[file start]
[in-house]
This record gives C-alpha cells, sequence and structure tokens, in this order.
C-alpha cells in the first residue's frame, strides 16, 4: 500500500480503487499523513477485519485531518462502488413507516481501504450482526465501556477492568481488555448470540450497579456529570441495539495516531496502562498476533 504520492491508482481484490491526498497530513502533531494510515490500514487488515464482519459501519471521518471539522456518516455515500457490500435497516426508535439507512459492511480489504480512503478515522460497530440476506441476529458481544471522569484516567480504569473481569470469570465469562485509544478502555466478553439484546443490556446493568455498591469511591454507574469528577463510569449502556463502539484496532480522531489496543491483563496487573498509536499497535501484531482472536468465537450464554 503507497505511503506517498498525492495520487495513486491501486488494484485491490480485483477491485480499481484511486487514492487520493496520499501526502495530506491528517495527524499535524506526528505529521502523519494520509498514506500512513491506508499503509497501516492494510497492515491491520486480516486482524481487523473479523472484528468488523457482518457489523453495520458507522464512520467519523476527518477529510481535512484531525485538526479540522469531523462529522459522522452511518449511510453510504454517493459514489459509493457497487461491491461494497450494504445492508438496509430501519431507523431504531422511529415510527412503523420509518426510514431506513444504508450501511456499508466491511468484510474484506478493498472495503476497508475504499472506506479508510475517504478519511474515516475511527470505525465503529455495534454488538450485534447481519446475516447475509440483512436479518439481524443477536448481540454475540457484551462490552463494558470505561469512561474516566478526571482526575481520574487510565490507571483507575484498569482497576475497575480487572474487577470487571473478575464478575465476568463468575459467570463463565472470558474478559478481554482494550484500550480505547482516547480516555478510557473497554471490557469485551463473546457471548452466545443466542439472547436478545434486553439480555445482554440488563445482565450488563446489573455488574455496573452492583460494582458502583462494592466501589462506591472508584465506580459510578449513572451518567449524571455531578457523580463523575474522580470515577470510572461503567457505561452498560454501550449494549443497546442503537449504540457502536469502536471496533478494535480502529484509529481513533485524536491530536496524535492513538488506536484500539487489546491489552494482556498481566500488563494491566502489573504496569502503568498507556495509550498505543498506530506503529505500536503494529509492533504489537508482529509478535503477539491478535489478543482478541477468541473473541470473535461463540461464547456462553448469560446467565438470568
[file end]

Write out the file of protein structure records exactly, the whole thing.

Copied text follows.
[in-house]
This record gives C-alpha cells, sequence and structure tokens, in this order.
C-alpha cells in the first residue's frame, strides 16, 4: 500500500480503487499523513477485519485531518462502488413507516481501504450482526465501556477492568481488555448470540450497579456529570441495539495516531496502562498476533 504520492491508482481484490491526498497530513502533531494510515490500514487488515464482519459501519471521518471539522456518516455515500457490500435497516426508535439507512459492511480489504480512503478515522460497530440476506441476529458481544471522569484516567480504569473481569470469570465469562485509544478502555466478553439484546443490556446493568455498591469511591454507574469528577463510569449502556463502539484496532480522531489496543491483563496487573498509536499497535501484531482472536468465537450464554 503507497505511503506517498498525492495520487495513486491501486488494484485491490480485483477491485480499481484511486487514492487520493496520499501526502495530506491528517495527524499535524506526528505529521502523519494520509498514506500512513491506508499503509497501516492494510497492515491491520486480516486482524481487523473479523472484528468488523457482518457489523453495520458507522464512520467519523476527518477529510481535512484531525485538526479540522469531523462529522459522522452511518449511510453510504454517493459514489459509493457497487461491491461494497450494504445492508438496509430501519431507523431504531422511529415510527412503523420509518426510514431506513444504508450501511456499508466491511468484510474484506478493498472495503476497508475504499472506506479508510475517504478519511474515516475511527470505525465503529455495534454488538450485534447481519446475516447475509440483512436479518439481524443477536448481540454475540457484551462490552463494558470505561469512561474516566478526571482526575481520574487510565490507571483507575484498569482497576475497575480487572474487577470487571473478575464478575465476568463468575459467570463463565472470558474478559478481554482494550484500550480505547482516547480516555478510557473497554471490557469485551463473546457471548452466545443466542439472547436478545434486553439480555445482554440488563445482565450488563446489573455488574455496573452492583460494582458502583462494592466501589462506591472508584465506580459510578449513572451518567449524571455531578457523580463523575474522580470515577470510572461503567457505561452498560454501550449494549443497546442503537449504540457502536469502536471496533478494535480502529484509529481513533485524536491530536496524535492513538488506536484500539487489546491489552494482556498481566500488563494491566502489573504496569502503568498507556495509550498505543498506530506503529505500536503494529509492533504489537508482529509478535503477539491478535489478543482478541477468541473473541470473535461463540461464547456462553448469560446467565438470568